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I've been experimenting with programming language design, and have come to the point of needing to implement a garbage collection system. Now the first thing that came to mind was reference counting, but this won't handle reference loops. Most of the pages that I come across when searching for algorithms are references on tuning the garbage collectors in existing languages, such as Java. When I do find anything describing specific algorithms, I'm not getting enough detail for implementation. For example, most of the descriptions include "when your program runs low on memory...", which isn't likely to happen anytime soon on a 4 GB system with plenty of swap. So what I'm looking for is some tutorials with good implementation details such as how to tune when to kick off the garbage collector (i.e., collect after X number of memory allocations, or every Y minutes, etc).

To give a couple more details on what I'm trying to do, I'm starting off with writing a stack-based interpreter similar to Postscript, and my next attempt will be probably an S-expression language based on one of the Lisp dialects. I am implementing in straight C. My goal is both self education, and to document the various stages into a "how to design and write an interpreter" tutorial.

As for what I've done so far, I've written a simple interpreter which implements a C style imperative language, which gets parsed and processed by a stack machine style VM (see lang2e.sourceforge.net). But this language doesn't allocate new memory on entering any function, and doesn't have any pointer data types so there wasn't really a need at the time for any type of advanced memory management. For my next project I'm thinking of starting off with reference counting for non-pointer type objects (integers, strings, etc), and then keeping track of any pointer-type object (which can generate circular references) in a separate memory pool. Then, whenever the pool grows more than X allocation units more than it was at the end of the previous garbage collection cycle, kick off the collector again.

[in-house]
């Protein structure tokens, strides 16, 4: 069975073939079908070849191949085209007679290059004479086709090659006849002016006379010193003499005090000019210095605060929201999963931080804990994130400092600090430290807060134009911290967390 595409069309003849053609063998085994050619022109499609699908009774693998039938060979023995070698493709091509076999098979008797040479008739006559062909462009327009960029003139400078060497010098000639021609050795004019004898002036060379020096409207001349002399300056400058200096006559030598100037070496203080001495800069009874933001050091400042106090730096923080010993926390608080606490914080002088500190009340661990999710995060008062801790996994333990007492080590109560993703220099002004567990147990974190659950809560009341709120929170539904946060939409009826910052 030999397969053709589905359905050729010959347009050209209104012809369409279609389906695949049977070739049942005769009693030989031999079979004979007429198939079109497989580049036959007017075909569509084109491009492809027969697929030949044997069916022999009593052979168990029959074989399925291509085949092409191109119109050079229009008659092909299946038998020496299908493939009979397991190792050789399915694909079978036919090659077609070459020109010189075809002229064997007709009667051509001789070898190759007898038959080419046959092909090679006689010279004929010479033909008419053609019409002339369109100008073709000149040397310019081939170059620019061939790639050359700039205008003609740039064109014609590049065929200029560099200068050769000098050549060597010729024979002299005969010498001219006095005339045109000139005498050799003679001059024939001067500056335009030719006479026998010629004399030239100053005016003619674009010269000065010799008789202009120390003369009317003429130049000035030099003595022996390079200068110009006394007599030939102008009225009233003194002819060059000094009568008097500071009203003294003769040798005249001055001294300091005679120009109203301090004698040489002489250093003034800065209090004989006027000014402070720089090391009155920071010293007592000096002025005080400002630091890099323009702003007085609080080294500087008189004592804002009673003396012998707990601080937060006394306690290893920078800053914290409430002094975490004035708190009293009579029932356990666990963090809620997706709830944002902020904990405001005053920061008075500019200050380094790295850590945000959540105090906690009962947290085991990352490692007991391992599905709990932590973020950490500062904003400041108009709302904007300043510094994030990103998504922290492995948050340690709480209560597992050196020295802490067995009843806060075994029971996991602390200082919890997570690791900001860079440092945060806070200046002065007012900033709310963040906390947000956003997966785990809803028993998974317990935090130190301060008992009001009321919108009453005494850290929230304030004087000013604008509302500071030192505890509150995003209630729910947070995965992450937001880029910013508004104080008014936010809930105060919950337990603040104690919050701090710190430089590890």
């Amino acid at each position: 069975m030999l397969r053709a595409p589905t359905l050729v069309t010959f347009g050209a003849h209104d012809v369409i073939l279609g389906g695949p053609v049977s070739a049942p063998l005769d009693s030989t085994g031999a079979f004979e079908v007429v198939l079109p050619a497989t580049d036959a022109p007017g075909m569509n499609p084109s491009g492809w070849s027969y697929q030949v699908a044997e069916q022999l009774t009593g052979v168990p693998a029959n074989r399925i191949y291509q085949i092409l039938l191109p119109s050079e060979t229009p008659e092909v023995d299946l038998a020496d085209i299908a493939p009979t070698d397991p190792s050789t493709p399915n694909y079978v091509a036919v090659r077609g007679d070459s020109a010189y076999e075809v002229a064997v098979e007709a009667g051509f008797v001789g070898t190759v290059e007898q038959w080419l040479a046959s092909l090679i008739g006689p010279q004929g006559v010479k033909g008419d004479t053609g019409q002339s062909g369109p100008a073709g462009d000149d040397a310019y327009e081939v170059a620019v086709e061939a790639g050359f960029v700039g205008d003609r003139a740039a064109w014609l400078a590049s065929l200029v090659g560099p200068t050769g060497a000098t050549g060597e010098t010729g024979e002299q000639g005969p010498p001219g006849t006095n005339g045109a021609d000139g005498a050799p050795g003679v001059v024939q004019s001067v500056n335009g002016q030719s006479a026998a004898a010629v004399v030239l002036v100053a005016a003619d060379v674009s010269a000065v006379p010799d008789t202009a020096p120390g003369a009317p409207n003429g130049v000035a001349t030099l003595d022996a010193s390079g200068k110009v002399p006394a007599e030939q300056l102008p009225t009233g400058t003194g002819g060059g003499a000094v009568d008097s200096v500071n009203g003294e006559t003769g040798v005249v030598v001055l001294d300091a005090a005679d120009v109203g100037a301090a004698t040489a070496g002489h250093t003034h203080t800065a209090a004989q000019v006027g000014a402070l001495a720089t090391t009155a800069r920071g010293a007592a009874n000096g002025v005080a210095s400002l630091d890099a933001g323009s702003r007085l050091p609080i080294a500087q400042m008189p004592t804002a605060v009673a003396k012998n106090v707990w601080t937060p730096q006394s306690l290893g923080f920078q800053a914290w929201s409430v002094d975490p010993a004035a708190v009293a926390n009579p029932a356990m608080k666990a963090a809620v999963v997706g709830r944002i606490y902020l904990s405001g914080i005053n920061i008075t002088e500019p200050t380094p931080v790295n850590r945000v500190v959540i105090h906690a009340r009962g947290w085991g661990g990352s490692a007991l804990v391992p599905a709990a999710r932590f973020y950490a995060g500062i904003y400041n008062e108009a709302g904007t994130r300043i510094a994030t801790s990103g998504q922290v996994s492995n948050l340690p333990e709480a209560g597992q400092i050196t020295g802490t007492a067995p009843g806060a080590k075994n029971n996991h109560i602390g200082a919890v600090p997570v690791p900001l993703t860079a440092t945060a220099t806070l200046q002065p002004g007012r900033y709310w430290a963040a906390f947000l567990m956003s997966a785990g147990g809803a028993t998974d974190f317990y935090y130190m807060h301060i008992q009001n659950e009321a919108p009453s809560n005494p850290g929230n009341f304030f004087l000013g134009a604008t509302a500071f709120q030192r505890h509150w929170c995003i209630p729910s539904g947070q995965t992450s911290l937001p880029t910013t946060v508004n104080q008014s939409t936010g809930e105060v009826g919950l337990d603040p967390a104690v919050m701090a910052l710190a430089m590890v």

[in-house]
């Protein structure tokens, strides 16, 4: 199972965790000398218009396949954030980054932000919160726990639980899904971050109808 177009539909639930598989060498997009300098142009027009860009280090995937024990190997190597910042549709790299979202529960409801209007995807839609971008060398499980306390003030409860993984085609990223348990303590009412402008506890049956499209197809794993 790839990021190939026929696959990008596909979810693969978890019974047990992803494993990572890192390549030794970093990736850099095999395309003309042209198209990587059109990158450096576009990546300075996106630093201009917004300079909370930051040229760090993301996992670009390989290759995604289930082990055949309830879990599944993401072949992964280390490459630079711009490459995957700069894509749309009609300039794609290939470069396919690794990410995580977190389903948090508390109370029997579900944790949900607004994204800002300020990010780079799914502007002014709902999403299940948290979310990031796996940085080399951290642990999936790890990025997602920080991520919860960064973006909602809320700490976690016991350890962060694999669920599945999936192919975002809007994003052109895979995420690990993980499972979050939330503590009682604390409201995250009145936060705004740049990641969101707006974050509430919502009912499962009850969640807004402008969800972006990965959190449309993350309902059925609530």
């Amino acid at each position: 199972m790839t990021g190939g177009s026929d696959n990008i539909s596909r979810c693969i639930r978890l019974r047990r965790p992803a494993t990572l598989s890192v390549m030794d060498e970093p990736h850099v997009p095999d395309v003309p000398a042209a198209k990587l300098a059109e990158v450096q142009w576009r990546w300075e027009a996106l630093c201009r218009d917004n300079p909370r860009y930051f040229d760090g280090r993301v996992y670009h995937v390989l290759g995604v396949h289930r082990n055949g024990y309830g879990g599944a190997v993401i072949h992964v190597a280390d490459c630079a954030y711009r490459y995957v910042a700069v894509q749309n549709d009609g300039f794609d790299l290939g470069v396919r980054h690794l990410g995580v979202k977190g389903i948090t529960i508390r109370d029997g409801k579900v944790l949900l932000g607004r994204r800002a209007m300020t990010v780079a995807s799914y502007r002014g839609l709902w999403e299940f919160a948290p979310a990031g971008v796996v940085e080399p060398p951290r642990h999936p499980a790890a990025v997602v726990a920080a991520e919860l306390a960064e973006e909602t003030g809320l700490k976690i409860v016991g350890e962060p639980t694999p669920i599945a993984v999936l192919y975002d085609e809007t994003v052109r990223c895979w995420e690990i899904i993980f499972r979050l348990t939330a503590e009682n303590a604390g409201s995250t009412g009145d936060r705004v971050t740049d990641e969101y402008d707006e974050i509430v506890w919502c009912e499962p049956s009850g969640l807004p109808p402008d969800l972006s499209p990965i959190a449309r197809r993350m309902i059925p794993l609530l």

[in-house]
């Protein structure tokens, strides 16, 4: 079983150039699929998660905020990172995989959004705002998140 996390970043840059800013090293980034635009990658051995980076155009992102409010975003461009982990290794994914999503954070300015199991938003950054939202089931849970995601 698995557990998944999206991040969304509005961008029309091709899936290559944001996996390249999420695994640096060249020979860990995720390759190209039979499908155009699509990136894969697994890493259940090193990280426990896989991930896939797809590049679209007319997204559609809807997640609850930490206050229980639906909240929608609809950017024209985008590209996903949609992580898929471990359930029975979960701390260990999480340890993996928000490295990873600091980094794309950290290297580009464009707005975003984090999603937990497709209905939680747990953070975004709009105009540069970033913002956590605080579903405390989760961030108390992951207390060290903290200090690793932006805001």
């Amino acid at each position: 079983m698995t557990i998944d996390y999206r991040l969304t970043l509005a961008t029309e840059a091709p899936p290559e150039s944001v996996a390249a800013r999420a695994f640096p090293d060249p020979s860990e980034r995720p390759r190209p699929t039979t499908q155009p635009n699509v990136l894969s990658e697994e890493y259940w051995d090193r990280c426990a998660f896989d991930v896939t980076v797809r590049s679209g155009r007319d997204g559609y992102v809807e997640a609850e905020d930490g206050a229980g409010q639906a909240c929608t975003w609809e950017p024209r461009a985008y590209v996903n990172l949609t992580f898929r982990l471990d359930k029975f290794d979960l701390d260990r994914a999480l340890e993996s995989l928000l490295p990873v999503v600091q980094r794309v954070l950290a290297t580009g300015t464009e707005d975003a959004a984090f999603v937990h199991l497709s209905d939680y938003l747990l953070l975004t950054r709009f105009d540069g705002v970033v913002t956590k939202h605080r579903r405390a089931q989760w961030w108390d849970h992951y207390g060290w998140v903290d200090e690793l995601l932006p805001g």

My requirements is that it not be too inefficient, yet easy to implement and document clearly (remember, I want to develop this into a paper or book for others to follow). The algorithm I've currently got at the front is tri-color marking, but it looks like a generational collector would be a bit better, but harder to document and understand. So I'm looking for some clear reference material (preferably available online) that includes enough implementation details to get me started.

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Google Mark and Sweep –  K-ballo May 18 '12 at 1:30
    
I should add that I have seen the descriptions of several garbage collectors, such as the variations on mark and sweep, but most of the pages I've run across weren't much better than the Wikipedia article. For example, as I mentioned in the question, they say to kick it of when memory gets low. Well that isn't likely to happen on modern systems during the runtime of most lightweight scripts, and even if it does, it wouldn't be good to use up all system memory before kicking off the collector. Details like that are what I'm looking for. –  Derek Pressnall May 18 '12 at 1:38
    
doc.cat-v.org/inferno/concurrent_gc - should be more than enough of the details for implementing it. –  SK-logic May 22 '12 at 9:23
    
@DerekPressnall If you're running a lightweight script, then it's likely to be best if GC doesn't run, because it will simply waste time. The memory will be freed when your process exits. –  Marcin May 22 '12 at 10:06

2 Answers 2

up vote 4 down vote accepted

There's a great book about garbage collection. It's called Garbage Collection: Algorithms for Automatic Dynamic Memory Management, and it's excellent. I've read it, so I'm not recommending this just because you can find it with Google. Look at it here.